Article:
Submitted by Lance Roberts of Street Talk Live blog,
In several of my recent missives I have made several references to the wave of deflationary pressures that are currently encircling the globe.
In “Japan: A Few Thoughts On The Crash” I stated:
“The unintended consequence of such actions, as we are witnessing in the U.S. currently, is the ongoing battle with deflationary pressures. The lower interest rates goes the less economic return that can be generated. An ultra-low interest rate environment, contrary to mainstream thought, has a negative impact on making productive investments and risk begins to outweigh the potential return.”
Also, in “Bernanke’s Link to “Mother Nature”
“How many more natural disasters will come to offset the negative economic impact of a zero interest rate environment coupled with a wave of deflationary pressures is unknown.“
But most importantly in “Why Bonds Aren’t Dead & The Dollar Will Get Weaker” I stated:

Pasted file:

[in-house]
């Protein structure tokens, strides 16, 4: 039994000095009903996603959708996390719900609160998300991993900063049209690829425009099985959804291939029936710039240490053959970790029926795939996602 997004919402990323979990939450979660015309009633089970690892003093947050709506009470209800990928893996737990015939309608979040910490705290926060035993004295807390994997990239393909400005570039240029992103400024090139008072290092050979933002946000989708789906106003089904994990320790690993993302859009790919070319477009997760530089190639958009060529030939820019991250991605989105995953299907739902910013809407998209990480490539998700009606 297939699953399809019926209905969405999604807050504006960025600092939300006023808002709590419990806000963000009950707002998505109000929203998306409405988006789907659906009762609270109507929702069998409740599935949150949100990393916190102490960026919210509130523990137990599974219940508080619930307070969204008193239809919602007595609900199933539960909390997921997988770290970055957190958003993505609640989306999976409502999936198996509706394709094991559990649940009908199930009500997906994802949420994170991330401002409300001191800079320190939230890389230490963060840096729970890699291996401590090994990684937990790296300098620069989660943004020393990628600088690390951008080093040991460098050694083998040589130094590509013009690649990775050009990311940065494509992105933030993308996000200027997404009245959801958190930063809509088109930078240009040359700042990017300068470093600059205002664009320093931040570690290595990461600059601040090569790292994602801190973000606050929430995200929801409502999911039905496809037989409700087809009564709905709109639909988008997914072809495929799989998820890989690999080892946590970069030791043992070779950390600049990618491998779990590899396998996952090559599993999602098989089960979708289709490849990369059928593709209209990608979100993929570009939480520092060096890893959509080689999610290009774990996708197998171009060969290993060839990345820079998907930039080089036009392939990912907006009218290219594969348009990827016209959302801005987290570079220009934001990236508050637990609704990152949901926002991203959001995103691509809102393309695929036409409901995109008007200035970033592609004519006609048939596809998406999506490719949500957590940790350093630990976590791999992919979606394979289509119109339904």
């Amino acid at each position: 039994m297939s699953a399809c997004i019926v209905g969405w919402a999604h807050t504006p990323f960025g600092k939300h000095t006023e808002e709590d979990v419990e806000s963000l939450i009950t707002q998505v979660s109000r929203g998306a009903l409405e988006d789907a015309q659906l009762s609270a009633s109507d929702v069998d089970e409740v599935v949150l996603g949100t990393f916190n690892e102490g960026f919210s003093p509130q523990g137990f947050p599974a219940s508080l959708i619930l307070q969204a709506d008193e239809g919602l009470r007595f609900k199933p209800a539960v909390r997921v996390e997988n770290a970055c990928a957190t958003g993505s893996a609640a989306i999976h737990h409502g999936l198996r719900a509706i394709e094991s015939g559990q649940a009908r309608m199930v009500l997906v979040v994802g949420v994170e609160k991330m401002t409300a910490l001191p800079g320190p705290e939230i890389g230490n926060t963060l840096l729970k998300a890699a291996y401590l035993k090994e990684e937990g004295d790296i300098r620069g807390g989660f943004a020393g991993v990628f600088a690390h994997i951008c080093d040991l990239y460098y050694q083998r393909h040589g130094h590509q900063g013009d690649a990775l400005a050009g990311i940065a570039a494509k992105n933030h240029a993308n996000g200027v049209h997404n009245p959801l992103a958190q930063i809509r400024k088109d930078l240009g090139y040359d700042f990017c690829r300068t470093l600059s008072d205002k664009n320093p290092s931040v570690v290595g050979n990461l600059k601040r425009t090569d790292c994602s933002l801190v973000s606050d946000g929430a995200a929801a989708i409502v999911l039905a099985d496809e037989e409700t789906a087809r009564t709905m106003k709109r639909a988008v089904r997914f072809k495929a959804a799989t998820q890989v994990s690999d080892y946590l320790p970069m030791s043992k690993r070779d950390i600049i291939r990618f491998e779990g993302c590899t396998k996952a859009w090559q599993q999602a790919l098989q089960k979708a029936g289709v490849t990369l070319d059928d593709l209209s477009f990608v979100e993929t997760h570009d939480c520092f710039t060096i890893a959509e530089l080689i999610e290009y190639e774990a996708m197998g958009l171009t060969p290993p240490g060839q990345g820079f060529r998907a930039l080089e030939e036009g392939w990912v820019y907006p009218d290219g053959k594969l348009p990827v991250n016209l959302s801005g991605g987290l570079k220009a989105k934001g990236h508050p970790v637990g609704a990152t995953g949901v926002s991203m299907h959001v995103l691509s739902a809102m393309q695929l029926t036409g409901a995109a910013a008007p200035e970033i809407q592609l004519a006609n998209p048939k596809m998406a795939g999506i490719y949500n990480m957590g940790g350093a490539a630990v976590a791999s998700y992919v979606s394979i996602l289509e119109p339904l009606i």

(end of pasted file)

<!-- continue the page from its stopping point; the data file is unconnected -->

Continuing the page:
“A wave of ‘disinflation’ is currently engulfing the globe as the Eurozone economy slips back into recession, China is slowing down and the U.S. is grinding into much slower rates of growth. Even Japan, despite their best efforts through a massive QE program, cannot seem to break the back of the deflationary pressures on their economy. This is a problem that has yet to be recognized by the financial markets.
The recent inflation reports (both the Producer and Consumer Price Indexes) show deflationary forces at work. Wages continue to wane, economic production is stalling and price pressures are falling. More importantly, there are downward pressures on the most economically sensitive commodities such as oil, copper and lumber all indicating weaker levels of economic output. The battle against deflationary economic pressures has been what the Federal Reserve has been forced to fight since the financial crisis. The problem has been that, much like ‘Humpty-Dumpty’, the broken financial transmission system, as represented by the velocity of money, can’t be put back together again.”